Detail of "Tangents," digital painting (Marilyn Folson) and artist Robert Coulter.
I believe that art lives, not on the canvas or paper, but in a world of the mind, and I hope the completed painting will be an invitation to share in an adventure of shape and colour in that world.
—Robert Coulter, artist
Abstract artist Robert Coulter works at home by the lake in Gimli,
The retired teacher has worked in many mediums over the years, but has become most interested in digital painting.
His latest exhibit, Time Signatures, opens at cre8ery gallery on March 25. SCENE asked Coulter to tell us about the inspiration behind his work:
I don't start--or end--a painting with any intent to portray or express something. I begin with a shape on the surface and let it lead me.
If I'm "in the zone," the painting evolves and changes, almost creating itself. That doesn't mean it's chaotic or uncontrolled: all that I've learned about colour, composition and so on comes into play, working in counterpoint to the intuitive flow.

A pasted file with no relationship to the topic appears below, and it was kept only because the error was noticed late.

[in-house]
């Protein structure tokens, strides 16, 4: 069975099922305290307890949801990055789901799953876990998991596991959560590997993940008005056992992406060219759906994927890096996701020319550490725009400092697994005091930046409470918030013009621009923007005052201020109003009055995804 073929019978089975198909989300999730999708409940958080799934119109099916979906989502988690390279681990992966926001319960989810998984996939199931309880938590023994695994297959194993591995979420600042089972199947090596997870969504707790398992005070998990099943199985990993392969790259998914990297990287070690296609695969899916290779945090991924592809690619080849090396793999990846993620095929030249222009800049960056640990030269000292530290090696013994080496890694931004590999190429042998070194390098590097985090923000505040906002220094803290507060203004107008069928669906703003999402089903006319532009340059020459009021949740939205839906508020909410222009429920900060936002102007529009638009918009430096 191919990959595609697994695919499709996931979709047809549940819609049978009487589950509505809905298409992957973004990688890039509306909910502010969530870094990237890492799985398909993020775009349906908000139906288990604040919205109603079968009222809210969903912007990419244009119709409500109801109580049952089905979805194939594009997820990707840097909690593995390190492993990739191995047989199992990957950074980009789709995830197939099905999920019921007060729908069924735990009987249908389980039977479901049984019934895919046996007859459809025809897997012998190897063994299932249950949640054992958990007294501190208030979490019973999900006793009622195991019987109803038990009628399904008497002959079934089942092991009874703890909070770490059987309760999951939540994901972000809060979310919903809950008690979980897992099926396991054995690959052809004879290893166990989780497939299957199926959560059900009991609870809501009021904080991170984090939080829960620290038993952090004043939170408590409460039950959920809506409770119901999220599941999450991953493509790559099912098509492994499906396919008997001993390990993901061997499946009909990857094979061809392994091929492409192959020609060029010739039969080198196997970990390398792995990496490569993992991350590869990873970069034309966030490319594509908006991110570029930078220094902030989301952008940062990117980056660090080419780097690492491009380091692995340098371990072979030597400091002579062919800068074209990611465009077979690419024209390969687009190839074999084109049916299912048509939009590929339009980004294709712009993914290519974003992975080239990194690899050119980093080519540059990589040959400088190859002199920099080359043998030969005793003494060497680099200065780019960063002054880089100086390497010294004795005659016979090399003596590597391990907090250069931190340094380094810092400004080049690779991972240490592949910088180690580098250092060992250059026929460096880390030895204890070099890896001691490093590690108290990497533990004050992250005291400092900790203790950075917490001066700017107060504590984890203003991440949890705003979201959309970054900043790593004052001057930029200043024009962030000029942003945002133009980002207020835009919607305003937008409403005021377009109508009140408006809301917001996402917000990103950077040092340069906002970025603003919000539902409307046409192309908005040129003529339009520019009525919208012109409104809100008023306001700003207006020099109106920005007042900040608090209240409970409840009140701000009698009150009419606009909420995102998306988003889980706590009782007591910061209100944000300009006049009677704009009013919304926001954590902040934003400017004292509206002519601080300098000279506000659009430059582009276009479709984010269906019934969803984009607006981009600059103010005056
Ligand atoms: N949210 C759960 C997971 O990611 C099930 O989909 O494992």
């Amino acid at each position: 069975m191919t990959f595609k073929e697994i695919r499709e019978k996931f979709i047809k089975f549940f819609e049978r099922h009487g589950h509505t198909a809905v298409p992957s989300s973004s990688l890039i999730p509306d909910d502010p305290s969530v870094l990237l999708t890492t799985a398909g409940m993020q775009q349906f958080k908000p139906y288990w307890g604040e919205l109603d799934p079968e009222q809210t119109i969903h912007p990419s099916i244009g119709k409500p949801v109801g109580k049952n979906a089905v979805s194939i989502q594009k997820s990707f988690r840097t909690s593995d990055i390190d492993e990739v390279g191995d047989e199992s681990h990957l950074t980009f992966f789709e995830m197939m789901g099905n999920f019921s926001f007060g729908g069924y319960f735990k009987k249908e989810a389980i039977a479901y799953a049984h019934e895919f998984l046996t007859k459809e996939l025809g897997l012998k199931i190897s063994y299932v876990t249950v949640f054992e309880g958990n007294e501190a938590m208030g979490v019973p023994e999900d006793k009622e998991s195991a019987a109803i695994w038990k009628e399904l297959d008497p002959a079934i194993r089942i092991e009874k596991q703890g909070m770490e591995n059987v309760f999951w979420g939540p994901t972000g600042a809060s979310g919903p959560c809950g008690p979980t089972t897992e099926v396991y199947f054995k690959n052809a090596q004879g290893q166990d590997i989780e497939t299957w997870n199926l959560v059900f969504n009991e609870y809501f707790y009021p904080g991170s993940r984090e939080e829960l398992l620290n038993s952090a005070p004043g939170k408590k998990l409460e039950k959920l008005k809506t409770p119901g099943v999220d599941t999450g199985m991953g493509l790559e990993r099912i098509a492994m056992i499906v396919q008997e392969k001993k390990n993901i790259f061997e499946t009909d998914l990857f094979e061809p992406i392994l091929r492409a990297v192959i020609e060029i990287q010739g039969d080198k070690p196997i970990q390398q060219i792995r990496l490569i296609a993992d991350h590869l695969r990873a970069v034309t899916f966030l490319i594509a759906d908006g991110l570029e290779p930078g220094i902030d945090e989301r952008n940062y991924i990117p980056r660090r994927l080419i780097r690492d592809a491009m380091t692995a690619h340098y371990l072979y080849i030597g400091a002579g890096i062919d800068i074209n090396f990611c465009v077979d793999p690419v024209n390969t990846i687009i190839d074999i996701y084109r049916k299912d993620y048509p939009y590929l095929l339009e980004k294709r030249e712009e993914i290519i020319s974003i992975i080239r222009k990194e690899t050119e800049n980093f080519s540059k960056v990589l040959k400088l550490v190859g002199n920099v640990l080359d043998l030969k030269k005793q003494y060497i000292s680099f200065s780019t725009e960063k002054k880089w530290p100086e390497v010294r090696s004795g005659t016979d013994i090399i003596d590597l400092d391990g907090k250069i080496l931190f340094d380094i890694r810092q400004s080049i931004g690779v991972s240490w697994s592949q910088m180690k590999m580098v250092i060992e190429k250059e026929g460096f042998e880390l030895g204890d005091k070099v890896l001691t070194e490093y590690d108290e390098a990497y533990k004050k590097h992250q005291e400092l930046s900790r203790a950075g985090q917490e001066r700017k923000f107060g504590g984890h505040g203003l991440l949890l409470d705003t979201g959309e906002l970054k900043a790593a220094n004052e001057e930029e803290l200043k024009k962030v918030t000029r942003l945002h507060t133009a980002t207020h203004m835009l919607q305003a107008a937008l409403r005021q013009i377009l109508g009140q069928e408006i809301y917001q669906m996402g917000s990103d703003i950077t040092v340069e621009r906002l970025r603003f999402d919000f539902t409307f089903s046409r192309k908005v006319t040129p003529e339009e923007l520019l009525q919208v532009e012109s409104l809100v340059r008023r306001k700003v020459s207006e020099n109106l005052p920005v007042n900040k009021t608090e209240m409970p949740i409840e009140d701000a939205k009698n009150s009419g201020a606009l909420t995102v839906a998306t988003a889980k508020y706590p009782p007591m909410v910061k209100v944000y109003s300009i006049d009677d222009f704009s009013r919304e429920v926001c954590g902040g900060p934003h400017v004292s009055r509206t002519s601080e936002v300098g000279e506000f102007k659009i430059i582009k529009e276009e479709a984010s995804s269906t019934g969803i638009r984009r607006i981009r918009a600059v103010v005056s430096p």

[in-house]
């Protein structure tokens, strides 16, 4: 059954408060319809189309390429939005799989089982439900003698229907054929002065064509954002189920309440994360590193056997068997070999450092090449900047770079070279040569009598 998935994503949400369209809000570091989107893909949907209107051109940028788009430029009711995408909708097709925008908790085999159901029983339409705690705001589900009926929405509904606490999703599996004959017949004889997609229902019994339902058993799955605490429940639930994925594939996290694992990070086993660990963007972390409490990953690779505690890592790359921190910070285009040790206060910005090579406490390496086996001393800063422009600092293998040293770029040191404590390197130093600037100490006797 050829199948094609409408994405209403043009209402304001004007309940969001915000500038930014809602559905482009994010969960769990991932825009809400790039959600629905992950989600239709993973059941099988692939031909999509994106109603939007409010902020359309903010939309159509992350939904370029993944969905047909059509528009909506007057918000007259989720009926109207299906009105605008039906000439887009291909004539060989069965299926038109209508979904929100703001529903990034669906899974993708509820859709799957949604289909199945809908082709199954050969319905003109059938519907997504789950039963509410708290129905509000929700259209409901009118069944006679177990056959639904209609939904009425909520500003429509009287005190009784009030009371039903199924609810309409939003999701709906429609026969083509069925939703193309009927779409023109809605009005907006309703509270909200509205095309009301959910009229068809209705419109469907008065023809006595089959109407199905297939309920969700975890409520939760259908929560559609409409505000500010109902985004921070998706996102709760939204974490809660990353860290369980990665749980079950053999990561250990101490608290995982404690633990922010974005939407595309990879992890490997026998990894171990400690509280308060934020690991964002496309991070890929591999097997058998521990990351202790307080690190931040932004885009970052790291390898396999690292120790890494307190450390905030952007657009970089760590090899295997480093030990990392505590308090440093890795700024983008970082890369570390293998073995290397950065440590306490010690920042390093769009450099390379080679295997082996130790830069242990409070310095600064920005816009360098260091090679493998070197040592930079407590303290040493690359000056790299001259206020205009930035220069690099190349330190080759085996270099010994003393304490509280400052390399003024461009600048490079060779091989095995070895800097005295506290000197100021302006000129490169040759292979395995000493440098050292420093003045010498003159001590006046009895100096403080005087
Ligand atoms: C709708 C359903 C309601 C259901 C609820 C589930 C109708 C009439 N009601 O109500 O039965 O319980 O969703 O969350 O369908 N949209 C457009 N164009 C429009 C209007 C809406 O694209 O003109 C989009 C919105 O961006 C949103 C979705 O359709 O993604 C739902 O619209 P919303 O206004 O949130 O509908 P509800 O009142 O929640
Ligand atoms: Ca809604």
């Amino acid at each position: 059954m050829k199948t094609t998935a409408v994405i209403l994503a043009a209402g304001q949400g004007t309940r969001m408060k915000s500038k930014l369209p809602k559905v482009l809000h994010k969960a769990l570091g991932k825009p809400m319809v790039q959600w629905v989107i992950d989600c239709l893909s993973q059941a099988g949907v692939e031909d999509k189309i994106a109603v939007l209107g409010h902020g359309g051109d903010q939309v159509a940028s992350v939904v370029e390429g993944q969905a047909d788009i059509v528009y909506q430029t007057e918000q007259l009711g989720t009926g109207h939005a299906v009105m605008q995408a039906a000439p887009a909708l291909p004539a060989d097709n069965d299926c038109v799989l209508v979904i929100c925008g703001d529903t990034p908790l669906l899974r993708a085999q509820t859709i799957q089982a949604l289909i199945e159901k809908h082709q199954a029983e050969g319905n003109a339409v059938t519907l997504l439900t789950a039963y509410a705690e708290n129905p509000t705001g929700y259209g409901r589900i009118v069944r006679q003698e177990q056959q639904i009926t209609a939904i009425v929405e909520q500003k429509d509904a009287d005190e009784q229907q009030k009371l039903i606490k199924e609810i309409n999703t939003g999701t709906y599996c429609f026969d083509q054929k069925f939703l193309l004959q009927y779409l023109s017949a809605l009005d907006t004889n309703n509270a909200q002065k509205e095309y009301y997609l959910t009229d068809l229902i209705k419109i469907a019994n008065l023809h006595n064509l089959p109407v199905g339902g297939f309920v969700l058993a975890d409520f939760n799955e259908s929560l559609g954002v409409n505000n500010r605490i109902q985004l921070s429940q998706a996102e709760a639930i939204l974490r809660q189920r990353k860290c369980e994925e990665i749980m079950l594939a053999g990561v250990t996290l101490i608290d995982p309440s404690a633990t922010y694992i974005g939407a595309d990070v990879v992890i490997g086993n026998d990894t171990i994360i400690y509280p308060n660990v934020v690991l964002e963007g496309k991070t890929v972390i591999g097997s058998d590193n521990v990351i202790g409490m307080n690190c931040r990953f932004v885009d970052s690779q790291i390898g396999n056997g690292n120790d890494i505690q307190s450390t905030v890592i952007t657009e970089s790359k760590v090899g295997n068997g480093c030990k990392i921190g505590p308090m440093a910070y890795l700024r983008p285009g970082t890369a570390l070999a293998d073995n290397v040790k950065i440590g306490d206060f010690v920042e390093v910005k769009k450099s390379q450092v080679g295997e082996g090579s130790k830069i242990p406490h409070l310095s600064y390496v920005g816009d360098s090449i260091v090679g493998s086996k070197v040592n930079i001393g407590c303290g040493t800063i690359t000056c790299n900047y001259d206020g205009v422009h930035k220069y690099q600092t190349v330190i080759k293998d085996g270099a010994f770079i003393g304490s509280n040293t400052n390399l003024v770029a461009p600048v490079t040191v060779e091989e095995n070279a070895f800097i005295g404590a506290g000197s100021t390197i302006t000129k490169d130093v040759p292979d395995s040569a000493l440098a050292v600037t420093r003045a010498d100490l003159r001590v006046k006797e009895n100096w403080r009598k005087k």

I compare it to the experience we've all had of driving on a highway, lost in thought or a daydream, and losing track of where we are and how far we've come. Yet the whole time, we've actually been alert to road and traffic, and all our learned driving skills have been operating exactly as they should.
I believe that art lives, not on the canvas or paper, but in a world of the mind, and I hope the completed painting will be an invitation to share in an adventure of shape and colour in that world. People often speak of art as "pleasing the eye," but I would qualify that a bit: it should please "the mind's eye," with all that that implies--perceiving, creating, thinking, and imagining the possible, all rolled together.
Robert Coulter's Time Signatures opens March 28 at 7 p.m. at cre8ery.